Issued by: Truth and Reconciliation Commission
The Truth and Reconciliation Commission's Amnesty Committee has refused amnesty to a rightwinger who killed a taxi driver to qualify as an assassin for an underground movement in 1989 but granted him amnesty for two other offences of robbery and escaping from custody.
Cornelius Johannes Lottering, a member of the Orde van die Dood (Order of Death) - an underground right wing movement set up with the intention to eliminate National Party and African National Congress leaders was seeking amnesty for three offences, including the killing of Mr Potoko Makgalemela in Johannesburg on August 29 1989.
In the same year he committed armed robbery and escaped from custody the following year.
Lottering testified before the Amnesty Committee in Pretoria early this year that he had been ordered by his commander Dawie de Beer to kill a person as an act of initiation into the Orde van die Dood. He chose the black taxi driver because he was ferrying white passengers. He and an accomplice lured the victim away from a taxi rank near a ski club at Daleside, south of Johannesburg. Mr Makgalemela was stabbed with knife and then shot dead with a 9mm pistol.
Lottering admitted during his the amnesty hearing into the incident early this year that he did not know the deceased political affiliation nor whether the victim was active in politics.
Rejecting Lottering's bid for amnesty for the killing, the Amnesty Committee said: "The murder of the deceased was committed to satisfy the internal initiation requirements of the Orde van die Dood. It cannot, in our opinion, be said ...that the murder was committed ...in furtherance of a political objective or that the murder was directed against the state or a political organisation or any member of the security forces.
"The motive of the applicant in killing the deceased was to appease his superiors in the Orde and to displace any doubts they may have had about his ability to act as an assassin. The killing was not only unreasonable but was totally out of kilter with and disproportionate to the achievement of the stated political objective of the Order, the elimination of senior members of (previous) government or other political movements.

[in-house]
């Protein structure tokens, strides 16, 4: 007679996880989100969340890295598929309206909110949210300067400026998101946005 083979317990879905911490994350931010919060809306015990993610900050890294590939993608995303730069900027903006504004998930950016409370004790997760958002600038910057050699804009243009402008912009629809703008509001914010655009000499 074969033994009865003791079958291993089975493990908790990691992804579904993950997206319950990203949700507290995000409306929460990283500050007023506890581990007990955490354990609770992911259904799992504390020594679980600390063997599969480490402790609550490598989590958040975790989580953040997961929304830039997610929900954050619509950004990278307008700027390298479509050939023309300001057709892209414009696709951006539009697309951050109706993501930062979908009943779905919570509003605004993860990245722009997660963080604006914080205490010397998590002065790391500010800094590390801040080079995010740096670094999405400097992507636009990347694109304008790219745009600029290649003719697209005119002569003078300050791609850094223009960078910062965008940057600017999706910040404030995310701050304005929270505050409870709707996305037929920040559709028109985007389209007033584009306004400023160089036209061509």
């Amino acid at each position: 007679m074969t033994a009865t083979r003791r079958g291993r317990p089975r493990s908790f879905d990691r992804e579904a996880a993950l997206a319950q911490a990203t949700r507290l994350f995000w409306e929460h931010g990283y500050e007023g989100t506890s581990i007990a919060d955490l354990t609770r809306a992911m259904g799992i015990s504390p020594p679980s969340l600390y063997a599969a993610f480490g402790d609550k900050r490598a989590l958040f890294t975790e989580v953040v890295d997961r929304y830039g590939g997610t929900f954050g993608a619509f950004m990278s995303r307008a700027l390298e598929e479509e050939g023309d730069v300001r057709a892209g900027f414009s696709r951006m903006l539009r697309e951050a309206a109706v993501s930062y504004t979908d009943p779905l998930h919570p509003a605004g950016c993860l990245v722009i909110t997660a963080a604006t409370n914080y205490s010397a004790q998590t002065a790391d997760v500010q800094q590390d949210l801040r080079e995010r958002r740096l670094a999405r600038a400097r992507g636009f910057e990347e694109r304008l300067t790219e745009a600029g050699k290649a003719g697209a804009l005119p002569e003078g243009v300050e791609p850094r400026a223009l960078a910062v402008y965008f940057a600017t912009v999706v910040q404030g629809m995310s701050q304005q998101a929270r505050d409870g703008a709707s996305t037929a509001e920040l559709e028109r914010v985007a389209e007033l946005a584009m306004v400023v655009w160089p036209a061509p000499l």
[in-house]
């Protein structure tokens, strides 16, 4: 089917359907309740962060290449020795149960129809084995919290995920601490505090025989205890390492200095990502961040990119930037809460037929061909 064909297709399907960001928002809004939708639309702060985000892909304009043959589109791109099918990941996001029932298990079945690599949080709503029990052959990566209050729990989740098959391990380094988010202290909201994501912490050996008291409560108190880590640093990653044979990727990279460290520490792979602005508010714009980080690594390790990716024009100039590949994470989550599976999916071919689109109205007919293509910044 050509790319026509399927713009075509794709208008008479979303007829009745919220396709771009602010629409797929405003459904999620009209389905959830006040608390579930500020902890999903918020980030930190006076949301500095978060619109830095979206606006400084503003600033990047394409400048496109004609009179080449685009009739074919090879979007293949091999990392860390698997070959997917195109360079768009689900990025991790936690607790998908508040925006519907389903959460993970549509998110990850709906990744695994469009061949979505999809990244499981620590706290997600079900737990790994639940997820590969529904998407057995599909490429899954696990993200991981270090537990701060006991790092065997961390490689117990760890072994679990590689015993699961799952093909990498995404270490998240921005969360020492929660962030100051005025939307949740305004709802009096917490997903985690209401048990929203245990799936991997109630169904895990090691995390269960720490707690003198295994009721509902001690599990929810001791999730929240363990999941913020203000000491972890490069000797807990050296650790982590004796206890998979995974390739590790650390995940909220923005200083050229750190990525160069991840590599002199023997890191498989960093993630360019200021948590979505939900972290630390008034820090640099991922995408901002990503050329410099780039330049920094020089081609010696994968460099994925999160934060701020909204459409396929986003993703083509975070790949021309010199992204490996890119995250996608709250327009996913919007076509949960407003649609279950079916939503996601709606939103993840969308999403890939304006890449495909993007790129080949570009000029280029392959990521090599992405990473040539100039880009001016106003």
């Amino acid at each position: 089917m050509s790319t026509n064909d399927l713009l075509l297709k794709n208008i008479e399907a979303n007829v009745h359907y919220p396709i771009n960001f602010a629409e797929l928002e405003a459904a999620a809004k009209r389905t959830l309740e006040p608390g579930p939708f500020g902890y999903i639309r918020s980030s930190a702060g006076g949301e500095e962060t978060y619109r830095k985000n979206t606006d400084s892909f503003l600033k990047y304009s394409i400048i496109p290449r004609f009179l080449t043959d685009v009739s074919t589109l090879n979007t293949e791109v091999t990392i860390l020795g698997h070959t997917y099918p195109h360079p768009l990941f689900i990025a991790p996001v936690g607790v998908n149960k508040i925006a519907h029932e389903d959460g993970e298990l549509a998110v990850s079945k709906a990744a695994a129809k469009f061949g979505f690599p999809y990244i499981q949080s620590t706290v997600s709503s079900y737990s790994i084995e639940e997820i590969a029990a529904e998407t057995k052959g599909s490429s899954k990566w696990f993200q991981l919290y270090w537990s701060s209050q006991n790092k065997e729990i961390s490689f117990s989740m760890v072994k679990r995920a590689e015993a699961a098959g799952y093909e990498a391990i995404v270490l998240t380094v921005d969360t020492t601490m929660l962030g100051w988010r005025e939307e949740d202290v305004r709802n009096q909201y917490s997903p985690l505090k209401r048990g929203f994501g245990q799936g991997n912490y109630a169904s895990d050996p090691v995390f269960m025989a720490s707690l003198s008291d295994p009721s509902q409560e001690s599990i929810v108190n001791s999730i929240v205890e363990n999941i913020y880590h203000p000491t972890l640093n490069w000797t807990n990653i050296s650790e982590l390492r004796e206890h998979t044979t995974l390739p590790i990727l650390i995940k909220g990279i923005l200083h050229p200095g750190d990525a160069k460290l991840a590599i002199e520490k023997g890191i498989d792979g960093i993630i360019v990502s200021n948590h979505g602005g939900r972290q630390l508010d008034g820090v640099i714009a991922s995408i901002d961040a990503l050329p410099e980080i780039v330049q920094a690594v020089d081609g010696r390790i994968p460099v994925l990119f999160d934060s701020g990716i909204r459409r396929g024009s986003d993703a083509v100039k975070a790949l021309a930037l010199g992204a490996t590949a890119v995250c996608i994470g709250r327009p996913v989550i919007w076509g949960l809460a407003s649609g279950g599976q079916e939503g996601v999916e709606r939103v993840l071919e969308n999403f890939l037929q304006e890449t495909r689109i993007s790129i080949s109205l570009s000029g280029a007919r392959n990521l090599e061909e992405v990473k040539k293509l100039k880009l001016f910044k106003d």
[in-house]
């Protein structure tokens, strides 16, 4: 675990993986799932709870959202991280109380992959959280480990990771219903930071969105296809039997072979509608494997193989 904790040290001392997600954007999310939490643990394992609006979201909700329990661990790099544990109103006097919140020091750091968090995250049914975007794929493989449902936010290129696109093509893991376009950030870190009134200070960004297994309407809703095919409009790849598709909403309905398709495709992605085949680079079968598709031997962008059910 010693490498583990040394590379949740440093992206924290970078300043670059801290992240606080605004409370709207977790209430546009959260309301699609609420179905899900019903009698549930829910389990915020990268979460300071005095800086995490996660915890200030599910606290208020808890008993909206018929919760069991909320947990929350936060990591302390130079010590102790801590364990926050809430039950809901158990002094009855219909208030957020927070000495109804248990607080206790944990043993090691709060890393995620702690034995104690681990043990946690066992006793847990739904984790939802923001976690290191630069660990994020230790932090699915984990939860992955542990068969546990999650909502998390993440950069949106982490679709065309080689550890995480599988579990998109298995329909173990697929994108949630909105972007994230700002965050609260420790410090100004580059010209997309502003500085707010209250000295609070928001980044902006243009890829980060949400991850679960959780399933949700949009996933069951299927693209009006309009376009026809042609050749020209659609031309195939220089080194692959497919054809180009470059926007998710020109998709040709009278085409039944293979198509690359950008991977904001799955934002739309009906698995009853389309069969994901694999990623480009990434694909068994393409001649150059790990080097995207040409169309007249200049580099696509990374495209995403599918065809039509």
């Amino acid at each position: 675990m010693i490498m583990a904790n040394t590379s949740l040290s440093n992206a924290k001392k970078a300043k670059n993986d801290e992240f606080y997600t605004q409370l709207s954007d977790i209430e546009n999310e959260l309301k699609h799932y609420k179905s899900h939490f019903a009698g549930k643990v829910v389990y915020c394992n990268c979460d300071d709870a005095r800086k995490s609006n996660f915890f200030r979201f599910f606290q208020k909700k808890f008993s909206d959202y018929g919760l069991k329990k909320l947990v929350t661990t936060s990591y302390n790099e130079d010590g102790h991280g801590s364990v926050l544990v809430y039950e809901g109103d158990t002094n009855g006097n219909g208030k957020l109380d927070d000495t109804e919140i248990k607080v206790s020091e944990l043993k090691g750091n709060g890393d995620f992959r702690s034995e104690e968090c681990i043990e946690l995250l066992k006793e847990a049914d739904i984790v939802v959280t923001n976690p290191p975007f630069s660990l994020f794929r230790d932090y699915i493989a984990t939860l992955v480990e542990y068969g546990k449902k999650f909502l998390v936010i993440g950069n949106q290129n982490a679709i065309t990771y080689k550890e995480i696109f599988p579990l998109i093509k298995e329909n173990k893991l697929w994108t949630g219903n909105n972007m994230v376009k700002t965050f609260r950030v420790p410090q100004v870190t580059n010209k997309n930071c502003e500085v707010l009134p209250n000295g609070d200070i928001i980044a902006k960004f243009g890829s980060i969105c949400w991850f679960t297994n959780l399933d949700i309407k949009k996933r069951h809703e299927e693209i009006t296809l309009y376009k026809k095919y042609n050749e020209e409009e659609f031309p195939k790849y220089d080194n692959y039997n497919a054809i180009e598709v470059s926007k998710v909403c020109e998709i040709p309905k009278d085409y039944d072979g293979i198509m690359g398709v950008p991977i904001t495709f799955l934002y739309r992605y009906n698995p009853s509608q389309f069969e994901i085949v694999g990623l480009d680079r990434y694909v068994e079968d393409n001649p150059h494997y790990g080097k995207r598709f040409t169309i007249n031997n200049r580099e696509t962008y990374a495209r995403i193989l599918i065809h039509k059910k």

"It amounted to nothing more than a tragic loss of life with no tangible benefits for the applicant's political organisation. We are, in the circumstances, unable to find that the killing ...achieved any desired political objective."
Referring to the two other offences, the Committee said Lottering's testimony that it was the policy of his organisation to commit robberies to obtain funds for the organisation had been corroborated by another witness, also an Orde van die Dood member, Mr Andries Kriel.
"After careful consideration we are prepared to give the applicant the benefit of doubt and to find that the robbery was not committed for personal gain," said the Committee.
Referring to Lottering's daring escape from custody in 1990, the Committee accepted Lottering and his witness' s testimony that the escape was ordered by the Orde van die Dood. "The applicant did continue to serve the Orde van die Dood during the period from his escape to his recapture," said the Committee.